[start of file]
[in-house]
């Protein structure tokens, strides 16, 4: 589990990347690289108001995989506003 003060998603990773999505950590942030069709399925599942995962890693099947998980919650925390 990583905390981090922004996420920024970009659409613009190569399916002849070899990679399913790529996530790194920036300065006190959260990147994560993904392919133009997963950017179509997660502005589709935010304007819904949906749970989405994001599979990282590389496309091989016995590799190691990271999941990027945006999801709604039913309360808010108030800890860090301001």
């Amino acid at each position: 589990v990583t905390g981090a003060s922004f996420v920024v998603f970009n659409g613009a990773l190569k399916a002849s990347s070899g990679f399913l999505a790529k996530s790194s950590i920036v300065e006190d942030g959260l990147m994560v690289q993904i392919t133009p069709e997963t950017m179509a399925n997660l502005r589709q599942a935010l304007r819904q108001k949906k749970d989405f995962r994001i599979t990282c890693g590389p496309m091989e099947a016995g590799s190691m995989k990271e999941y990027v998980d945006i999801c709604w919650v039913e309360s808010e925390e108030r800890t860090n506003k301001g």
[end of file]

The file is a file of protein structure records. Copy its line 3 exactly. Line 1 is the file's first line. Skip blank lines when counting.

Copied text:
């Amino acid at each position: 589990v990583t905390g981090a003060s922004f996420v920024v998603f970009n659409g613009a990773l190569k399916a002849s990347s070899g990679f399913l999505a790529k996530s790194s950590i920036v300065e006190d942030g959260l990147m994560v690289q993904i392919t133009p069709e997963t950017m179509a399925n997660l502005r589709q599942a935010l304007r819904q108001k949906k749970d989405f995962r994001i599979t990282c890693g590389p496309m091989e099947a016995g590799s190691m995989k990271e999941y990027v998980d945006i999801c709604w919650v039913e309360s808010e925390e108030r800890t860090n506003k301001g």